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The Colossus of New York [Englisch] [Taschenbuch]

Colson Whitehead

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12. Oktober 2004
In a dazzlingly original work of nonfiction, the award-winning novelist Colson Whitehead re-creates the exuberance, the chaos, the promise, and the heartbreak of New York. Here is a literary love song that will entrance anyone who has lived in—or spent time—in the greatest of American cities.

A masterful evocation of the city that never sleeps, The Colossus of New York captures the city’s inner and outer landscapes in a series of vignettes, meditations, and personal memories. Colson Whitehead conveys with almost uncanny immediacy the feelings and thoughts of longtime residents and of newcomers who dream of making it their home; of those who have conquered its challenges; and of those who struggle against its cruelties.

Whitehead’s style is as multilayered and multifarious as New York itself: Switching from third person, to first person, to second person, he weaves individual voices into a jazzy musical composition that perfectly reflects the way we experience the city. There is a funny, knowing riff on what it feels like to arrive in New York for the first time; a lyrical meditation on how the city is transformed by an unexpected rain shower; and a wry look at the ferocious battle that is commuting. The plaintive notes of the lonely and dispossessed resound in one passage, while another captures those magical moments when the city seems to be talking directly to you, inviting you to become one with its rhythms.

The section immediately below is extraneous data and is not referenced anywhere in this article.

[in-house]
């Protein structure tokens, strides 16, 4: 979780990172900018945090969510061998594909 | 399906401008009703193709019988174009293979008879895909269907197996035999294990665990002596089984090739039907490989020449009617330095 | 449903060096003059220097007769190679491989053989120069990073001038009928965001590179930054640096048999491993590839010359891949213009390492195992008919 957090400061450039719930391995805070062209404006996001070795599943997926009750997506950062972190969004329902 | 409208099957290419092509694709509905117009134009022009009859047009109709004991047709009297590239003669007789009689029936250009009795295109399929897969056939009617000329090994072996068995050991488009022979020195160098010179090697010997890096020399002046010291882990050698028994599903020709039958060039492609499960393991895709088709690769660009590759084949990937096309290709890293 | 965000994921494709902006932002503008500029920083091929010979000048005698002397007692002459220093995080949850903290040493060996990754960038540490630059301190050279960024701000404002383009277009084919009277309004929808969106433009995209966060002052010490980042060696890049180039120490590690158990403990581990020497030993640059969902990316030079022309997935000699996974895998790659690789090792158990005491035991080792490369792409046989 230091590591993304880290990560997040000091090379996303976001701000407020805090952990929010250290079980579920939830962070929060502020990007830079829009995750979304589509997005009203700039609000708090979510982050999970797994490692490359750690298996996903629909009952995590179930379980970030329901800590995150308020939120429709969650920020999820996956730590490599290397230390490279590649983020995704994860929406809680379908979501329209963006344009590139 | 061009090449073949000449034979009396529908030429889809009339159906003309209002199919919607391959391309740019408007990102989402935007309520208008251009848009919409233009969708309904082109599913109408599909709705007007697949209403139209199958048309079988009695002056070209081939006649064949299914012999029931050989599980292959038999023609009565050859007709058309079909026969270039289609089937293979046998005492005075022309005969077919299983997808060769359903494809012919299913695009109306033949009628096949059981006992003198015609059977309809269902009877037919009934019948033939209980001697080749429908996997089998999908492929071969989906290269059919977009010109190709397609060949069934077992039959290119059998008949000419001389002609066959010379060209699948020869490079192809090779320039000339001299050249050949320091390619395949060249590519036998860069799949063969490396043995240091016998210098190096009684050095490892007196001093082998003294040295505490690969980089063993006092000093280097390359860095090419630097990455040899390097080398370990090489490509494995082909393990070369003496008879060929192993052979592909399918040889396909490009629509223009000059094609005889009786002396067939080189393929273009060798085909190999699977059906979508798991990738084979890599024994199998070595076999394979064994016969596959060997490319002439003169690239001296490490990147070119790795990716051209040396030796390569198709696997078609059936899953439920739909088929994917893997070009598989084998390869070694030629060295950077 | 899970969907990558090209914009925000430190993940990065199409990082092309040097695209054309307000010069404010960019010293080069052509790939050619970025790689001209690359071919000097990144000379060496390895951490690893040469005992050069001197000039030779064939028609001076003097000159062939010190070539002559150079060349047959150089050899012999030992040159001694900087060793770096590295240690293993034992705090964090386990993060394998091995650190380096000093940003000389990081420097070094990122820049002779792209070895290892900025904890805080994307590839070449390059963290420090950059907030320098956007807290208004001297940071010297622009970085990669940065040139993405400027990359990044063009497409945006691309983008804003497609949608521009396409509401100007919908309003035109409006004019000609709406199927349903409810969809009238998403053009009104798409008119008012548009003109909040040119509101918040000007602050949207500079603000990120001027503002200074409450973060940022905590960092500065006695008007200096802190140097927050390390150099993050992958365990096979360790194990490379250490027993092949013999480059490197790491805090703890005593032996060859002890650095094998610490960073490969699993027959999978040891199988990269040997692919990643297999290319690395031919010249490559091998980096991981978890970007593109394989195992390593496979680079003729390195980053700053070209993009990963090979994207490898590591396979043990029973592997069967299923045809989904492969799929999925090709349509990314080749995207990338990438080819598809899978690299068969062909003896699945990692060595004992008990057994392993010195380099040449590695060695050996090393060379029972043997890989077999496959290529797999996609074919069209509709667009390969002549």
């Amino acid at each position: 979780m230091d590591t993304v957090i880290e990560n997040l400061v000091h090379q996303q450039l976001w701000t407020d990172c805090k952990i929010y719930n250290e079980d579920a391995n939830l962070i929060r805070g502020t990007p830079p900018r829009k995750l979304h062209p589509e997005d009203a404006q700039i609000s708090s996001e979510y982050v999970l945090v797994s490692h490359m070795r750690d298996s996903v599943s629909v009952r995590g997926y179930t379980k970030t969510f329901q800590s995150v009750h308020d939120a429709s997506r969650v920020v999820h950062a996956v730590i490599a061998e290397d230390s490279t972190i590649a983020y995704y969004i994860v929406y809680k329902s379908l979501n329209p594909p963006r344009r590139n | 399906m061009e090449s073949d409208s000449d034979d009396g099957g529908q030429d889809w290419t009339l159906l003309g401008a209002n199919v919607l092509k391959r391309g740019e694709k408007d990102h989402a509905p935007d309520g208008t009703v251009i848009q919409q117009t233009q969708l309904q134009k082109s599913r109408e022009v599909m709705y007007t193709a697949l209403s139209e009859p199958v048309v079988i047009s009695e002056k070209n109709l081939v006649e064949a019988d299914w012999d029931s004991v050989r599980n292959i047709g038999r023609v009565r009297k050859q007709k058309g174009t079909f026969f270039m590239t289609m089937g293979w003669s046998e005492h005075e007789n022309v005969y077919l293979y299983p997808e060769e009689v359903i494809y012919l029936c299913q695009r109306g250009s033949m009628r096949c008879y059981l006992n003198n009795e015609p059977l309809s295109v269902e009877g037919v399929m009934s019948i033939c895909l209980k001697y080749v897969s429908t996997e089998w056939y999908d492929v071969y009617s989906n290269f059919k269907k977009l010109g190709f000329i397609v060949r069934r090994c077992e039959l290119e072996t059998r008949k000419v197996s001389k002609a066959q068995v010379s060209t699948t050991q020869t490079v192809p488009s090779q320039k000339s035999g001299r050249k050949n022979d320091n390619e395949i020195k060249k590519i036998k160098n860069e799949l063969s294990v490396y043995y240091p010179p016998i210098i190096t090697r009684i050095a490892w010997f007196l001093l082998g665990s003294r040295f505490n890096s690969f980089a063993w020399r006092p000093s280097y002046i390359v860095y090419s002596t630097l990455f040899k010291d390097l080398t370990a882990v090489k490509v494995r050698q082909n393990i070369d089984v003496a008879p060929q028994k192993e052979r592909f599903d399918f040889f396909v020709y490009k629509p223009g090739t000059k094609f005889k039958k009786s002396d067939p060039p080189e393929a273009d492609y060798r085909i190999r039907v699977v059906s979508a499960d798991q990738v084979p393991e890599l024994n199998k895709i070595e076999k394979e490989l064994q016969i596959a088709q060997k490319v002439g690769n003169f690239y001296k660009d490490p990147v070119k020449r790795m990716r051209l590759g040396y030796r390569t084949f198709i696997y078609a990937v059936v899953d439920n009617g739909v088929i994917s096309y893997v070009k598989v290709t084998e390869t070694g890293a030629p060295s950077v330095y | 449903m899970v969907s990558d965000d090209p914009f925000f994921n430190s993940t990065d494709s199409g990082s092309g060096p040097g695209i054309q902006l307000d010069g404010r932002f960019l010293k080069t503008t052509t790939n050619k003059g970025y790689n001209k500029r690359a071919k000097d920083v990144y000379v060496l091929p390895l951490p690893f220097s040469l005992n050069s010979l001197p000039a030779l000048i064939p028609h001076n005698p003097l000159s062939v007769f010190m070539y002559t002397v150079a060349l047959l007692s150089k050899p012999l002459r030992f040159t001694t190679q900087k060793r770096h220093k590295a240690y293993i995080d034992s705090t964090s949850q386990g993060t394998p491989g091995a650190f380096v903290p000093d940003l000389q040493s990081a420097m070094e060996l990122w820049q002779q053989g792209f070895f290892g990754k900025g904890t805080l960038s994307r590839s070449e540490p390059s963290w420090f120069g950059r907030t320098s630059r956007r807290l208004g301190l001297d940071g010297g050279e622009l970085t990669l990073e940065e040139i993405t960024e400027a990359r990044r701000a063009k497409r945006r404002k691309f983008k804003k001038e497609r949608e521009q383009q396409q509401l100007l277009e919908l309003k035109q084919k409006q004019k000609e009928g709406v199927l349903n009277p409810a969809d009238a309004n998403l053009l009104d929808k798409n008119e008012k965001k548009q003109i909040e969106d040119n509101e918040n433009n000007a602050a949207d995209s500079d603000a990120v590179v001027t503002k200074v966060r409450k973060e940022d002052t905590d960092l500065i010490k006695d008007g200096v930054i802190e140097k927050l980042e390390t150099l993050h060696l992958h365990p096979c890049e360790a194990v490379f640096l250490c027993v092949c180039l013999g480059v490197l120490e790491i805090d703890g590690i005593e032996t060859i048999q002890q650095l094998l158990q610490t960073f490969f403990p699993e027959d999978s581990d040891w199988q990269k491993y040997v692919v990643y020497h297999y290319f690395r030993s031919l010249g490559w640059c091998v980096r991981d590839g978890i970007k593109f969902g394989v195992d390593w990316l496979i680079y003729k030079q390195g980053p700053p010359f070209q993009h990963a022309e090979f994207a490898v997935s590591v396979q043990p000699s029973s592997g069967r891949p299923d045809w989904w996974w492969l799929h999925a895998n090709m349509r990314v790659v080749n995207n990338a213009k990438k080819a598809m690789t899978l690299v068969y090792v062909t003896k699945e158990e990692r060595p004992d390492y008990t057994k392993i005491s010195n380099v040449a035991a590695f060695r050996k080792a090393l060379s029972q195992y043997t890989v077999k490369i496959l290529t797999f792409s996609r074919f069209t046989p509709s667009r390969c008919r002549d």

The Colossus of New York is a remarkable portrait of life in the big city. Ambitious in scope, gemlike in its details, it is at once an unparalleled tribute to New York and the ideal introduction to one of the most exciting writers working today.

From the Hardcover edition.

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“A tour de force.” —Luc Sante, The New York Times Book Review

“Pitch-perfect. . . . Utterly authentic. . . . The Colossus of New York is quite simply the most delicious 13 bites of the Big Apple I’ve taken in ages.” --Grace Lichenstein, The Washington Post